One time I answered an ad on craigslist to sing backup for a piano player and when we met, she spent the first 45 minutes chatting about her life. I tried, but I could not get her to focus on the original reason for our meeting. Today, a student kept asking me questions before I was done answering the question she previously asked. At some point I had to stop and say, "I need you to listen for a few minutes while I talk. Then you can ask questions." The problem was that she was so consumed with the desire to talk that she was not really absorbing the lesson, and it was a very difficult lesson filled with completely new concepts.
I spoke last week about Words, and how much I am paying attention to the sounds of certain words, and the tone of my voice. I am also paying attention to silence. In Jazz, which I am also exploring at the moment, I have noticed that the rests are almost MORE important than the notes! The best Jazz musicians know when to relax and say the most in the least amount of notes. I have been teaching myself Jazz Piano with videos on YouTube, and let me tell you, the internet is ripe with show-off Jazz piano teachers trying to teach beginners how to play "simple" Jazz concepts. Let me just say that if you are a real beginner to piano, and you go to these websites and feel a strong desire to give up: the problem is the musicians on these sites!! I have been playing piano for 15 years, and I have a hard time keeping up with them. Most of these Jazz musicians just want to show off and play as many notes as possible, as fast as possible. I am not impressed. What impresses me is a musician who can make an interesting sound in just a few notes, have the courage to pause a bit, and then jump back in for more. Silence is important in music. The rests are part of the composition, too. The Jazz musician who stands out for me on this topic is Thelonius Monk. I have been watching his performances on YouTube, and I notice that he is totally in the moment when he plays. He doesn't seem to care if you are watching or not. He takes a pause when he wants to, and the result is beautiful.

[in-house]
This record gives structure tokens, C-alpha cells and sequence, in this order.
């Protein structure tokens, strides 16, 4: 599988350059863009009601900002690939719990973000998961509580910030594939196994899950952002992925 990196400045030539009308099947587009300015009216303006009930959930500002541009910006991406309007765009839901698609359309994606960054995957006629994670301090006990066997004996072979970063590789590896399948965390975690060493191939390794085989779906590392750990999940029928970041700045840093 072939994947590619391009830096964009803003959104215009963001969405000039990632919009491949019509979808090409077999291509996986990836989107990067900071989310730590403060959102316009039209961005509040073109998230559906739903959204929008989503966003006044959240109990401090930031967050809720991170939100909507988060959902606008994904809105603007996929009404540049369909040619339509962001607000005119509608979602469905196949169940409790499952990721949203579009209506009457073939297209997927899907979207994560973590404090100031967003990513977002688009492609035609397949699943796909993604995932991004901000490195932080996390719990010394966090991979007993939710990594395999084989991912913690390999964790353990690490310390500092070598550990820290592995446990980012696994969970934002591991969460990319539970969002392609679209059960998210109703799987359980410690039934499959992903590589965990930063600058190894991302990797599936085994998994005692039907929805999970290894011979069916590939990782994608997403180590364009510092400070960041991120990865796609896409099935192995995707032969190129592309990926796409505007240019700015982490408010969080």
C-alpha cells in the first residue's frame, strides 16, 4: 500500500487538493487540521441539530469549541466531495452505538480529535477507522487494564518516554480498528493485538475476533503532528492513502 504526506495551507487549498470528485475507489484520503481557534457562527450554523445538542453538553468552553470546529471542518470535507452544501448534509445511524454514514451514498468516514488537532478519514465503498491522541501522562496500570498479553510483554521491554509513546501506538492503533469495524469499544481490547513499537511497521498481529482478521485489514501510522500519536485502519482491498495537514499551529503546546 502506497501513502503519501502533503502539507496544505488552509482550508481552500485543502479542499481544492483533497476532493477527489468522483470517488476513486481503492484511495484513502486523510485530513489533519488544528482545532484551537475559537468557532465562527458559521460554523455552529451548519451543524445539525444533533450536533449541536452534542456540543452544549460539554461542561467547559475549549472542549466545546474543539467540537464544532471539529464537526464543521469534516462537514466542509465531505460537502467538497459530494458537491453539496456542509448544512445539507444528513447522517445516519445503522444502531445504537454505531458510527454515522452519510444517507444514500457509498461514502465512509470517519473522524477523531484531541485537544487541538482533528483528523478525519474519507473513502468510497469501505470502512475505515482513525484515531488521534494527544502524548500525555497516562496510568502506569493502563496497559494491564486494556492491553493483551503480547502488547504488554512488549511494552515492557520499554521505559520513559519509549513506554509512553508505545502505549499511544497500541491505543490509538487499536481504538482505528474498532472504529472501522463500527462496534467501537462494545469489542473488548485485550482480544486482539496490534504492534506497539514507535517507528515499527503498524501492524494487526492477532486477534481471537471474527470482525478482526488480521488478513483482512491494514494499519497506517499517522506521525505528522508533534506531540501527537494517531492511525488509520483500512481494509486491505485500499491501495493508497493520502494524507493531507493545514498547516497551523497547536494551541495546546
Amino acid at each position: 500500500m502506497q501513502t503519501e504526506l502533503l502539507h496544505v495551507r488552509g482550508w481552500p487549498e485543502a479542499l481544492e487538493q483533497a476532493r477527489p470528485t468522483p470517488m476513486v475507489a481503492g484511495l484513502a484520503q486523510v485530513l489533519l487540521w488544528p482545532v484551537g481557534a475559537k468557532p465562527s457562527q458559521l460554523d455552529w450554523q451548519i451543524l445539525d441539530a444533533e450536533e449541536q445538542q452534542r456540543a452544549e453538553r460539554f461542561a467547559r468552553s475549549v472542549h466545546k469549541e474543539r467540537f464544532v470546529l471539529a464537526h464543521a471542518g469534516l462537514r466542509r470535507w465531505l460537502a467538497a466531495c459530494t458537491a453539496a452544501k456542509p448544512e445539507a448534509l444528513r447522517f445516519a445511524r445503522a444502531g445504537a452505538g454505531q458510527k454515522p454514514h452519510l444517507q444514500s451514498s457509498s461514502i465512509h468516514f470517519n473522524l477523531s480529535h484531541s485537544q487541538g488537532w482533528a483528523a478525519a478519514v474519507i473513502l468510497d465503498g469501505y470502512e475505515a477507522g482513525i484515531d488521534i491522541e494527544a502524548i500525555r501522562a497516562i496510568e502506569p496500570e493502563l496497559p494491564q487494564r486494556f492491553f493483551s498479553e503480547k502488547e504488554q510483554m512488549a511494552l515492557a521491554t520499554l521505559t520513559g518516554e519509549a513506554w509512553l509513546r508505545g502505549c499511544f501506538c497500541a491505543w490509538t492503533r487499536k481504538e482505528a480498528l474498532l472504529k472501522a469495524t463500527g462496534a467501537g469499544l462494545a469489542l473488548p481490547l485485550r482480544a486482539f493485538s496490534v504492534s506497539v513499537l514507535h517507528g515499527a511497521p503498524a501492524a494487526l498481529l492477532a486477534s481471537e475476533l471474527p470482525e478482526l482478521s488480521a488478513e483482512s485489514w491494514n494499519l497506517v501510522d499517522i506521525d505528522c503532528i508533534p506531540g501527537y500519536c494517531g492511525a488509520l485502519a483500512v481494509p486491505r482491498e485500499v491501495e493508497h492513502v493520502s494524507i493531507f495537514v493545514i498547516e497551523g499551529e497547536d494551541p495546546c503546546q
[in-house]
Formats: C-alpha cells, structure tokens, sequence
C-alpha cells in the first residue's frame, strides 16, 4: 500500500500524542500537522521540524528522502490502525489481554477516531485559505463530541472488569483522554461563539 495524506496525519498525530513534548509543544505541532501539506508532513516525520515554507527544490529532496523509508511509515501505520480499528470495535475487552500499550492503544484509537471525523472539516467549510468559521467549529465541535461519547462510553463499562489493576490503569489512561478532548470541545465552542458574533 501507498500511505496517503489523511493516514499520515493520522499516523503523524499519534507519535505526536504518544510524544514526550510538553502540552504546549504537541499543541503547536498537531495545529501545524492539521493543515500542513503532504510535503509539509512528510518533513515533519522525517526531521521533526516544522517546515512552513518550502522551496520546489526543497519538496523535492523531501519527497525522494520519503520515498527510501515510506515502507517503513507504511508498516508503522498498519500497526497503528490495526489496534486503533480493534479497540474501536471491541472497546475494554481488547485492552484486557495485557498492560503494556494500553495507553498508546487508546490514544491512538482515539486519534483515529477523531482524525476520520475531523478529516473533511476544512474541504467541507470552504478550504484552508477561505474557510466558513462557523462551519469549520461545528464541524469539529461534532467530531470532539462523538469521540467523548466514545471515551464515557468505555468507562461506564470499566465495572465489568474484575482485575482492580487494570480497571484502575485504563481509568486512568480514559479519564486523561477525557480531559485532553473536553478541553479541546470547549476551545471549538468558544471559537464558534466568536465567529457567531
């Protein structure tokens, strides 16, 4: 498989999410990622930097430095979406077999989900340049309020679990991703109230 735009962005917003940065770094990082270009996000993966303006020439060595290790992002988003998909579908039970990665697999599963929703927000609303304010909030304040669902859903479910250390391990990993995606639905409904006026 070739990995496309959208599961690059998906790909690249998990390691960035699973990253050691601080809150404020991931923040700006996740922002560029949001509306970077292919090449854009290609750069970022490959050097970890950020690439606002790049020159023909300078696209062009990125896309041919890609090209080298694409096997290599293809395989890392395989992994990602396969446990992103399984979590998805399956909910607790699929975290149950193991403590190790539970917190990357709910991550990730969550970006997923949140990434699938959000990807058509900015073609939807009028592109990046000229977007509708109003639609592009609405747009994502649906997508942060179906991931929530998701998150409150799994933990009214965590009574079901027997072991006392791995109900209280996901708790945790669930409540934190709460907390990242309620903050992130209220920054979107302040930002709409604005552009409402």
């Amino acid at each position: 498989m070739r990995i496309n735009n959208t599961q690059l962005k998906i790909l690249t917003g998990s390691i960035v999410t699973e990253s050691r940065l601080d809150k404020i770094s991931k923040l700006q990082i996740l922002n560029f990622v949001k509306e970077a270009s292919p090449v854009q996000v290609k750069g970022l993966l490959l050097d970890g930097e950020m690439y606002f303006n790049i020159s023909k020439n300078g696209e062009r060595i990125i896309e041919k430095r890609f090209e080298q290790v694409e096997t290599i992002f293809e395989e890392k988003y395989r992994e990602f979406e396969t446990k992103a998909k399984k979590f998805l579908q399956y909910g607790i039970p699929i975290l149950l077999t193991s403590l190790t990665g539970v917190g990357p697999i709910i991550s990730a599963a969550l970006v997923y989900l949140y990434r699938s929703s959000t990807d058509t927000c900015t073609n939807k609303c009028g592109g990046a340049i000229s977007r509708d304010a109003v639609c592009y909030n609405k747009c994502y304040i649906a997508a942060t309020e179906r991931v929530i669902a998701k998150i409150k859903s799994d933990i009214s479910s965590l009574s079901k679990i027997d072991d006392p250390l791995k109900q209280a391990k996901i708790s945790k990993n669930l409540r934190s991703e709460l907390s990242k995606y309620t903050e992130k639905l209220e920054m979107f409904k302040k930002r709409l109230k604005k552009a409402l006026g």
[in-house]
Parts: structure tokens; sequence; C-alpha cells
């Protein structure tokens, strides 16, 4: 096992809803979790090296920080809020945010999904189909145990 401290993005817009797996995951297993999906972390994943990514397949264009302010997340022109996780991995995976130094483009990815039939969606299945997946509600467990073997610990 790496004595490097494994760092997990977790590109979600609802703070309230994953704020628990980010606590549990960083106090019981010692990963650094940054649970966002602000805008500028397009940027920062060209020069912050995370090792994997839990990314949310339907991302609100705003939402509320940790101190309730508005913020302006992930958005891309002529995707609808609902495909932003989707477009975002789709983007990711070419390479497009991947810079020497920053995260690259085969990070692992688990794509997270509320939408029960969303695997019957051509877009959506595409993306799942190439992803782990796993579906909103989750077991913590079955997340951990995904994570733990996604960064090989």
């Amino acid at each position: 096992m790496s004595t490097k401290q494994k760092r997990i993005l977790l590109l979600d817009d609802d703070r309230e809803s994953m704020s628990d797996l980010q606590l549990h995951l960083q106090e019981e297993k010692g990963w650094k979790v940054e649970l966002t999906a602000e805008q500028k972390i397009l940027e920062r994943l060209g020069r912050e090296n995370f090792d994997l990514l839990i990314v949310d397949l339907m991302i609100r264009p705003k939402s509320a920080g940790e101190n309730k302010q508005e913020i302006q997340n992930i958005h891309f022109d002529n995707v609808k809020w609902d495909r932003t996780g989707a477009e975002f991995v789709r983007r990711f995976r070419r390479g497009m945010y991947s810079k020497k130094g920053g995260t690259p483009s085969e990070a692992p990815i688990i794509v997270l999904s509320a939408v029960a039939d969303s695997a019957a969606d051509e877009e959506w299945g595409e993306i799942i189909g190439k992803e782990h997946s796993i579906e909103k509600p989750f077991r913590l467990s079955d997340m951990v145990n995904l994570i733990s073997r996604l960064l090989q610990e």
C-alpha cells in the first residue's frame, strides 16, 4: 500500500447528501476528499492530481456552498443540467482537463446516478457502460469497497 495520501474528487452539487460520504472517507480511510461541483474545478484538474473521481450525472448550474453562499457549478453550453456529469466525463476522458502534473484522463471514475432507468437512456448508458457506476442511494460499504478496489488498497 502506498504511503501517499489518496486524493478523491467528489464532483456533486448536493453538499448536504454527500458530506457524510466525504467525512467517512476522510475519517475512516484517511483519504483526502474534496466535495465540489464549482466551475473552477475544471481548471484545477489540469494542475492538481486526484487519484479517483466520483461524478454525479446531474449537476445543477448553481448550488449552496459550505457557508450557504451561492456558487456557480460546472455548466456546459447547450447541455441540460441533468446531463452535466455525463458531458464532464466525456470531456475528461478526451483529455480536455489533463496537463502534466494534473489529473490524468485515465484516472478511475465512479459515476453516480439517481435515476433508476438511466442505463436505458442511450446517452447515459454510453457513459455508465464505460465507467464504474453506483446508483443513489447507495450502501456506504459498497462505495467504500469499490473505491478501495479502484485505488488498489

In the following video, Monk is playing solo, but notice how many times he takes a pause. The song just would not be as impressive without those rests. When I see the musicians on these Jazz YouTube lessons, I see a constant stream of notes... not good.